The final reading of the fiscal year 2024 budget, held during the Sept. 27 city meeting, ended with unanimous approval from Winter Park City Commission. The current millage rate of 4.0923, accepted during the first reading on Sept. 13, was passed along with the following changes to the CRA and General Fund budgets:
- $350,000 for programming and Sunday hours at Winter Park Library
- $1.5 million for stormwater improvements within CRA
- Defer $200,000 in capital connectivity improvements for projects under the Transportation Master Plan
- Reprioritize 3.5 million in future Capital Improvement Project funding for additional stormwater improvements
- $150,000 in matching funds for bike trail grant
- $151,000 for a Public Works construction manager position
- $113,000 for community service officer position, including vehicle and equipment, starting April 2024
- $1.8 million over two years for Aloma Avenue traffic improvements
The 2024 General Fund budget includes property tax revenue of $33.4 million, marking an increase of more than $3.2 million from fiscal year 2023. Total General Fund revenues of $77.7 million are up $7.8 million from FY 2023. Additional revenue notes include:
- Stormwater Utility Fund – Total revenues and expenditures of $3.7 million, up from $3.3 million in FY 2023
- CRA Fund – Total revenues and expenditures of $8.7 million, up from $7.4 million in FY 2023
- Water and Sewar Fund – Total revenues and expenditures of $42.1 million, up from $37.6 million in FY 2023
- Electric Utility Fund – Total revenues and expenditures of $49.4 million, down from $54.2 million in FY 2023 due to a decrease in bulk power costs
Total funding for projects in the Capital Improvement Plan came to nearly $5.6 million with the most funding ($1.3 million) going toward traffic signal upgrades and pedestrian safety measures at intersections. Funding for the resurfacing of approximately nine miles of city streets came in second at $1,020,251. Pavement condition assessments will be made to identify the streets most in need of resurfacing during the fiscal year.
Electric Vehicle Policy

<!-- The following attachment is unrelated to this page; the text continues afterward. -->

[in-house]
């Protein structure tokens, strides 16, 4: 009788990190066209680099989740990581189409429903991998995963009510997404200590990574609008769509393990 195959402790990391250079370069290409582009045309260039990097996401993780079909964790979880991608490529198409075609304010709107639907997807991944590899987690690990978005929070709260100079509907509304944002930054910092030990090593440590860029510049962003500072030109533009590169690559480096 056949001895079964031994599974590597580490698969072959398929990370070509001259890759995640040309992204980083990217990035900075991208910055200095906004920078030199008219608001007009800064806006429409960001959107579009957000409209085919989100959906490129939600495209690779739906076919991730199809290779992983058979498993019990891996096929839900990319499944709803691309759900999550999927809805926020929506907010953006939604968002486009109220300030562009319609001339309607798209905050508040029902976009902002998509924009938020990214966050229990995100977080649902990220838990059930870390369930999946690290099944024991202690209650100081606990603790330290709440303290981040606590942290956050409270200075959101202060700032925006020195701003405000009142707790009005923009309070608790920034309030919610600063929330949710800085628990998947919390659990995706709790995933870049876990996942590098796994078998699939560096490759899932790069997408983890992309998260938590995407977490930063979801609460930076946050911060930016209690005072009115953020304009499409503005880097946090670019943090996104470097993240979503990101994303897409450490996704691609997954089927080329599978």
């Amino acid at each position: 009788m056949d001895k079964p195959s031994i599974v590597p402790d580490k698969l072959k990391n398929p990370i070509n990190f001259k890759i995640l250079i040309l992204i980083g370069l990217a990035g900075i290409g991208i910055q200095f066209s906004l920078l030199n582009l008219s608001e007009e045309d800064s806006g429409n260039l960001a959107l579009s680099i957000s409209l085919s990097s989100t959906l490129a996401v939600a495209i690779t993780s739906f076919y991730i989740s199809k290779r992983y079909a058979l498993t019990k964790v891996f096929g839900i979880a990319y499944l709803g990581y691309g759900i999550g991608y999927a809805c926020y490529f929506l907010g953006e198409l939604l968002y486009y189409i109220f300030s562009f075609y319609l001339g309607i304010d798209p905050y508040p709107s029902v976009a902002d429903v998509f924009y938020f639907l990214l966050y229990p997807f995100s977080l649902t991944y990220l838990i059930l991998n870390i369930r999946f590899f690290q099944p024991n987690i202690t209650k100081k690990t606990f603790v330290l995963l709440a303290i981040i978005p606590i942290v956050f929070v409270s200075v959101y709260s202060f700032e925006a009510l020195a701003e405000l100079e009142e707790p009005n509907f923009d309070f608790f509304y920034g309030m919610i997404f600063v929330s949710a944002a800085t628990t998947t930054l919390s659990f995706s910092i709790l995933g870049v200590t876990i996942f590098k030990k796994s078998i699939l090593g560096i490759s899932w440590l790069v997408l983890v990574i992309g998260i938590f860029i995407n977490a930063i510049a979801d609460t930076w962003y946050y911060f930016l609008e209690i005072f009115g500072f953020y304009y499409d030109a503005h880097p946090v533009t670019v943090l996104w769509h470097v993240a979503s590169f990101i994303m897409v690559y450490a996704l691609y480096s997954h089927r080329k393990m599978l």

Commissioners also discussed the wording of an amendment to Conservation Chapter policy 5-1.1.9 of the city’s Comprehensive Plan, intended to promote the city’s purchase of electric vehicles.
Adopted in 2017, the Comprehensive Plan is meant to ensure that city growth management meets all state and federal regulations, adheres to the city’s vision, and allows for amendments every seven years. Winter Park residents were previously notified, by mail, of four amendment hearings scheduled between early September and late October.
The amendment in question seemed to mandate capital purchases of EVs for city staff use by stating that the city “shall purchase vehicles powered by alternative fuels or engine design, such as hybrid or electric vehicles.” Citing the need to refrain from posting a mandate in consideration of future city budgets, Mayor Phil Anderson was in favor of changing the wording to state that city staff will “prioritize EV purchases based on budget and vehicle performance requirements.”
“There’s no doubt that the city should prioritize the purchase of electric vehicles,” he said. “I think in terms of creating a policy mandate, we need to have some flexibility.”
Commissioner Marty Sullivan disagreed, stating that the ability to meet budget and performance requirements have already been proven by existing EV performance records. “I believe it is in the city’s interest, for the next seven years of this Comp. Plan, that we say that we will purchase EVs,” Sullivan said; later adding that Anderson’s proposed wording provides “a likely out from having to buy EVs.”
Commissioner Kris Cruzada spoke in favor of accepting Anderson’s wording and cited possible technology issues that may require consultation with the city’s IT department prior to EV purchases. “There’s a lot of unanswered questions that I would want answered before we go down that path, so that our staff is not put at risk,” he said.
Despite Sullivan’s offer to soften his wording, Anderson’s amendment was passed by a 4-1 vote. The next Comprehensive Plan discussion is scheduled for the Oct. 3 Planning & Zoning Board meeting with the final public hearing scheduled for the Oct. 25 City Commission meeting.
Inspired by the book Paved Paradise: How Parking Explains the World and the Sept. 22 Winter Park Outlook event with author, Henry Grabar, Planning & Zoning Director Jeff Briggs suggested scheduling a City Commission workshop to discuss parking in the downtown area.
The city’s Transportation Master Plan incorporates technology for real-time parking management; however, the workshop would cover current ordinances and practices, and the possibility of short-term improvements. Commissioners also pointed out the need for bike paths and enhanced public transportation as alternatives for commuters.
Commission agreed to add the workshop to the city meeting schedule, the next City Commission meeting is on Wednesday, Oct. 11. The monthly meeting schedule is posted on the City of Winter Park website.